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IN THE UNITED STATES DISTRICT COURT FOR THE EASTERN DISTRICT OF PENNSYLVANIA __________________________________________ ) COZEN OCONNOR, P.C., ) ) Plaintiff, ) ) No. 2:11-cv-00045 v. ) ) Judge: C. Darnell Jones, II JENNIFER J. TOBITS, et al., ) ) Defendants, ) ) BIPARTISAN LEGAL ADVISORY GROUP OF ) THE U.S. HOUSE OF REPRESENTATIVES, ) ) Intervenor. ) __________________________________________) SUR-REPLY MEMORANDUM OF THE BIPARTISAN LEGAL ADVISORY GROUP OF THE U.S. HOUSE OF REPRESENTATIVES IN OPPOSITION TO JENNIFER TOBITSS MOTION TO STRIKE Ms. Tobitss reply memorandum in support of her never-filed motion to strike, see ECF No. 132 (Aug. 7, 2012) (Reply), appears to concede that materials cited by the House go to legislative facts. Other than this, her Reply adds little to the analysis except misinformation. The first of Ms. Tobitss contentionsthat the Houses briefing should be limited to discussing the allegations in the pleadings, see Reply 2-3requires little response. The Court surely knows what kind of briefing it will find helpful at this stage, and so Ms. Tobitss attempts to educate the Court about what its own order meant are beside the point. The balance of Ms. Tobitss Reply argues that (1) the materials cited by the House are too complicated or unreliable for the Court to consider as legislative facts, and (2) those materials are not cognizable as a matter of law because they were published after DOMA was enacted. Neither contention has an ounce of merit.

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The Houses Citations Go to Classic Issues of Legislative Fact and Are Wholly Reliable. Ms. Tobits appears to concede that the materials cited by the House go to issues of

legislative fact, and that it is entirely in the Courts power to consider them. Reply 3 & n.2. She can hardly do otherwise: During the pendency of her motion, the Court of Appeals for the First Circuit accepted very similar citations by the House in another DOMA case, noting in passing that its review was informed by background information as to legislative purpose and legislative facts bearing upon the rationality or adequacy of distinctions drawn by statutes. Such information is normally noticed by courts with the assistance of briefs, records and common knowledge. Massachusetts v. HHS, 682 F.3d 1, 7 (1st Cir. 2012) (internal citation omitted). Although Ms. Tobits correctly notes that the legislative-facts doctrine gives the Court discretion whether to consult or rely on these sources, id. (quoting Fed. R. Evid. 201(a) Adv. Committees Note)), she cites no authority supporting the notion that such citations should or even can be stricken from the record. Instead, Ms. Tobits now limits herself to arguing that the Court should not give weight to the Houses citations. Reply 3 (emphasis omitted). This by itself should end the matter: If the dispute no longer is about whether the Court can consider these materials at all, but simply how persuasive it should find them after considering them, then they self-evidently should not be stricken. Nevertheless, Ms. Tobits offers an extended critique of the substance of the sources cited by the House which amounts, in essence, to this: The Court should disregard the Houses contentions regarding legislative facts simply because Ms. Tobits and others disagree with those contentions. Reply 3-7. But this reflects a misunderstanding of the cases on which Ms. Tobits relies, of the inquiry the Court must engage in if it determines that DOMAs constitutionality is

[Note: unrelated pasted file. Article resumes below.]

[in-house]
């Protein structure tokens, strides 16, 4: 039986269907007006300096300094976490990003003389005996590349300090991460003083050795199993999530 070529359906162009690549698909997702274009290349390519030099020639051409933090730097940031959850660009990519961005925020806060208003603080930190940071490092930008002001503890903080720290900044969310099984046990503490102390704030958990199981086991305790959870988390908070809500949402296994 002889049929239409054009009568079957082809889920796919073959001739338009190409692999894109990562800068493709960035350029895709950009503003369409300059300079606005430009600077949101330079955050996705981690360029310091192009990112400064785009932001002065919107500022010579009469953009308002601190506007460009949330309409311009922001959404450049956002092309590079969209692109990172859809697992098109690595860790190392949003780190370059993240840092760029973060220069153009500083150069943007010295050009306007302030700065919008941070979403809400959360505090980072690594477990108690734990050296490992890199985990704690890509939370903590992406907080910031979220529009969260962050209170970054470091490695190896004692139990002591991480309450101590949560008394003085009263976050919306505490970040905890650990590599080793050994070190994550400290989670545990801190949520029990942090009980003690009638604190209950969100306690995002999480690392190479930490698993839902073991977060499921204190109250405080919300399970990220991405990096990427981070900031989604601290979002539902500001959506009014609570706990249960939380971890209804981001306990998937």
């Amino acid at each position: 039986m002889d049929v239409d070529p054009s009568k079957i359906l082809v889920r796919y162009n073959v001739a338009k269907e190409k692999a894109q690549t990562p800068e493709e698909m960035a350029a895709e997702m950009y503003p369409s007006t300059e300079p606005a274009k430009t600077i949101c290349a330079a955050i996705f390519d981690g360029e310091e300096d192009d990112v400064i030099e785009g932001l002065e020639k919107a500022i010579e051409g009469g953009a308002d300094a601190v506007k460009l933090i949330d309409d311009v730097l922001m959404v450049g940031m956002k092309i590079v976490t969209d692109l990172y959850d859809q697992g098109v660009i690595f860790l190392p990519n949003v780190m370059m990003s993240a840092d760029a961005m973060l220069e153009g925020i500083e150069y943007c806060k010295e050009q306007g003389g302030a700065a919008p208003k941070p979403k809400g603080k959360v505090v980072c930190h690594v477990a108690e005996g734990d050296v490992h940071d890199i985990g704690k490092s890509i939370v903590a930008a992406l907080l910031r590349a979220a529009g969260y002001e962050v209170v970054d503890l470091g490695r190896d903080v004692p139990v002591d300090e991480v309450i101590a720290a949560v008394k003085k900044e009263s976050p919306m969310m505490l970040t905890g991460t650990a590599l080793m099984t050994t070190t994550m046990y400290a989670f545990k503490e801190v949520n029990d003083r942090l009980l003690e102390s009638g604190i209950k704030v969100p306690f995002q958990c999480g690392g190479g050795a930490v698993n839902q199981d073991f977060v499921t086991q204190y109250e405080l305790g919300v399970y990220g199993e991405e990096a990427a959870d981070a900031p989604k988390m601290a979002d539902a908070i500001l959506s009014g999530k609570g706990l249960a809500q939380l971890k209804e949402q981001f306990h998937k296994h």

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at issue in this case, and indeed of the sources cited by the House. Ms. Tobitss contention that only generally accepted truths should be recognized as legislative facts, Reply 4, contradicts longstanding judicial practice. The Houses opposition to the motion to strike referred to numerous cases where the Supreme Court and other courts found legislative facts that were not at all generally accepted truths and indeed likely were contested by the parties to the case. See House Strike Opp. 6-7, ECF No. 98 (Jan. 4. 2012). Ms. Tobits does not and cannot deny this. Indeed, she cites only one case that even superficially supports her contention regarding generally accepted truths. But on closer examination, even Landell v. Sorrell, 382 F.3d 91, 135 n.24 (2d Cir. 2004), revd and remanded sub nom. Randall v. Sorrell, 548 U.S. 230 (2006), tells squarely against Ms. Tobits. As is reflected in the footnote she relies on, in Landell the Second Circuit declined to resolve disputed legislative facts . . . on an insufficiently developed record on appeal. 382 F.3d at 135 n.24. But its solution was to remand so the district court could make these very same findings of legislative fact, giving absolutely no indication that the district court was required to follow formal rules of evidence in doing so. See id. at 135 & 136 n.24, 148. Indeed, the dissenting judge in Landell assume[d] that the majority did not contemplate that the district court will take testimony , resolve credibility issues, and find facts on these issues. id. at 205 (Winter, J., dissenting), and the majority said nothing to the contrary. Perhaps most tellingly, the Landell majority itself relied on at least one law review article in assessing the effects of campaign fundraising pressures on the quality of democratic representationforeclosing any argument that broader, less generally accepted questions are somehow inherently unsuited for legislative fact-finding. See id. at 123 (majority opinion) (quoting Vincent Blasi, Free Speech and the Widening Gyre of Fund-Raising: Why Campaign Spending Limits May Not Violate the First Amendment After All,